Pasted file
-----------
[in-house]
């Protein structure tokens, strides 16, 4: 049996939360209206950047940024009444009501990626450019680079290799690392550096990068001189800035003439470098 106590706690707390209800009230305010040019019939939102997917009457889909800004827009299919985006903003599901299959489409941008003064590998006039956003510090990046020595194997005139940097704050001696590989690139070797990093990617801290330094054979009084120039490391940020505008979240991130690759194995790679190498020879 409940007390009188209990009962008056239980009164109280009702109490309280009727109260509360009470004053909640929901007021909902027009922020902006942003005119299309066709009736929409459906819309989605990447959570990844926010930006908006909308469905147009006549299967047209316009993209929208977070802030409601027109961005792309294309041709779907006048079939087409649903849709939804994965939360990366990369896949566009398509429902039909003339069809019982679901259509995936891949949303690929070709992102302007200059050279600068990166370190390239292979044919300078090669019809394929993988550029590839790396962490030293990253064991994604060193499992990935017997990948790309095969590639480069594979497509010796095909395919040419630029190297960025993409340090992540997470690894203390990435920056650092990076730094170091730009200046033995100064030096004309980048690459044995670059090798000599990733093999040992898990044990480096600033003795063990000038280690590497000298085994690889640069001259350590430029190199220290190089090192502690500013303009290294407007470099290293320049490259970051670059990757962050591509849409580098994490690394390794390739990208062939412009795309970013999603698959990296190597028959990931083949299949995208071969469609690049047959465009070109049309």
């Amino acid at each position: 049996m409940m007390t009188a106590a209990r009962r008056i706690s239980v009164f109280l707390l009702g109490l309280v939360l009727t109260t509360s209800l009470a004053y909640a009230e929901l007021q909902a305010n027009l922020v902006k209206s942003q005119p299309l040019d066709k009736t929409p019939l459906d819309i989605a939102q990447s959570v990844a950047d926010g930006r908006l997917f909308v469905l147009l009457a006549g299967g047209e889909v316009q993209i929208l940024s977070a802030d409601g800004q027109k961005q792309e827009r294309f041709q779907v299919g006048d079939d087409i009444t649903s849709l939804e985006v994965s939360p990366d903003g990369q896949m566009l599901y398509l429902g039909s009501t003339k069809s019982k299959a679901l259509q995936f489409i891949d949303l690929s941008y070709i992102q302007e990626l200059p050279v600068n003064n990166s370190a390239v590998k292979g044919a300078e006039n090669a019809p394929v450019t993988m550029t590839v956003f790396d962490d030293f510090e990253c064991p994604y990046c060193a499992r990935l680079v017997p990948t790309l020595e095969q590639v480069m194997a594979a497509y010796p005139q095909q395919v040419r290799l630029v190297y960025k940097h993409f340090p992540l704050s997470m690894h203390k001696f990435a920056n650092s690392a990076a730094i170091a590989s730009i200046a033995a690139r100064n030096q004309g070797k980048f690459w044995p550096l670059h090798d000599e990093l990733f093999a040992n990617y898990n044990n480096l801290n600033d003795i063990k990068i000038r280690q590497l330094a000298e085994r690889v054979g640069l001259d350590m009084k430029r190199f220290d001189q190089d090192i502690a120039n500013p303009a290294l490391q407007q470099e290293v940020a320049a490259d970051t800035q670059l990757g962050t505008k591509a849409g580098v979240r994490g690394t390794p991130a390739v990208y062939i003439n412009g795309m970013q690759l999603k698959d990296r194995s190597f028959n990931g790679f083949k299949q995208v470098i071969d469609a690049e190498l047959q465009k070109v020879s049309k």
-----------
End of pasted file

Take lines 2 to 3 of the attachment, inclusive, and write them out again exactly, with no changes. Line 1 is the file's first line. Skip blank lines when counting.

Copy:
């Protein structure tokens, strides 16, 4: 049996939360209206950047940024009444009501990626450019680079290799690392550096990068001189800035003439470098 106590706690707390209800009230305010040019019939939102997917009457889909800004827009299919985006903003599901299959489409941008003064590998006039956003510090990046020595194997005139940097704050001696590989690139070797990093990617801290330094054979009084120039490391940020505008979240991130690759194995790679190498020879 409940007390009188209990009962008056239980009164109280009702109490309280009727109260509360009470004053909640929901007021909902027009922020902006942003005119299309066709009736929409459906819309989605990447959570990844926010930006908006909308469905147009006549299967047209316009993209929208977070802030409601027109961005792309294309041709779907006048079939087409649903849709939804994965939360990366990369896949566009398509429902039909003339069809019982679901259509995936891949949303690929070709992102302007200059050279600068990166370190390239292979044919300078090669019809394929993988550029590839790396962490030293990253064991994604060193499992990935017997990948790309095969590639480069594979497509010796095909395919040419630029190297960025993409340090992540997470690894203390990435920056650092990076730094170091730009200046033995100064030096004309980048690459044995670059090798000599990733093999040992898990044990480096600033003795063990000038280690590497000298085994690889640069001259350590430029190199220290190089090192502690500013303009290294407007470099290293320049490259970051670059990757962050591509849409580098994490690394390794390739990208062939412009795309970013999603698959990296190597028959990931083949299949995208071969469609690049047959465009070109049309």
């Amino acid at each position: 049996m409940m007390t009188a106590a209990r009962r008056i706690s239980v009164f109280l707390l009702g109490l309280v939360l009727t109260t509360s209800l009470a004053y909640a009230e929901l007021q909902a305010n027009l922020v902006k209206s942003q005119p299309l040019d066709k009736t929409p019939l459906d819309i989605a939102q990447s959570v990844a950047d926010g930006r908006l997917f909308v469905l147009l009457a006549g299967g047209e889909v316009q993209i929208l940024s977070a802030d409601g800004q027109k961005q792309e827009r294309f041709q779907v299919g006048d079939d087409i009444t649903s849709l939804e985006v994965s939360p990366d903003g990369q896949m566009l599901y398509l429902g039909s009501t003339k069809s019982k299959a679901l259509q995936f489409i891949d949303l690929s941008y070709i992102q302007e990626l200059p050279v600068n003064n990166s370190a390239v590998k292979g044919a300078e006039n090669a019809p394929v450019t993988m550029t590839v956003f790396d962490d030293f510090e990253c064991p994604y990046c060193a499992r990935l680079v017997p990948t790309l020595e095969q590639v480069m194997a594979a497509y010796p005139q095909q395919v040419r290799l630029v190297y960025k940097h993409f340090p992540l704050s997470m690894h203390k001696f990435a920056n650092s690392a990076a730094i170091a590989s730009i200046a033995a690139r100064n030096q004309g070797k980048f690459w044995p550096l670059h090798d000599e990093l990733f093999a040992n990617y898990n044990n480096l801290n600033d003795i063990k990068i000038r280690q590497l330094a000298e085994r690889v054979g640069l001259d350590m009084k430029r190199f220290d001189q190089d090192i502690a120039n500013p303009a290294l490391q407007q470099e290293v940020a320049a490259d970051t800035q670059l990757g962050t505008k591509a849409g580098v979240r994490g690394t390794p991130a390739v990208y062939i003439n412009g795309m970013q690759l999603k698959d990296r194995s190597f028959n990931g790679f083949k299949q995208v470098i071969d469609a690049e190498l047959q465009k070109v020879s049309k």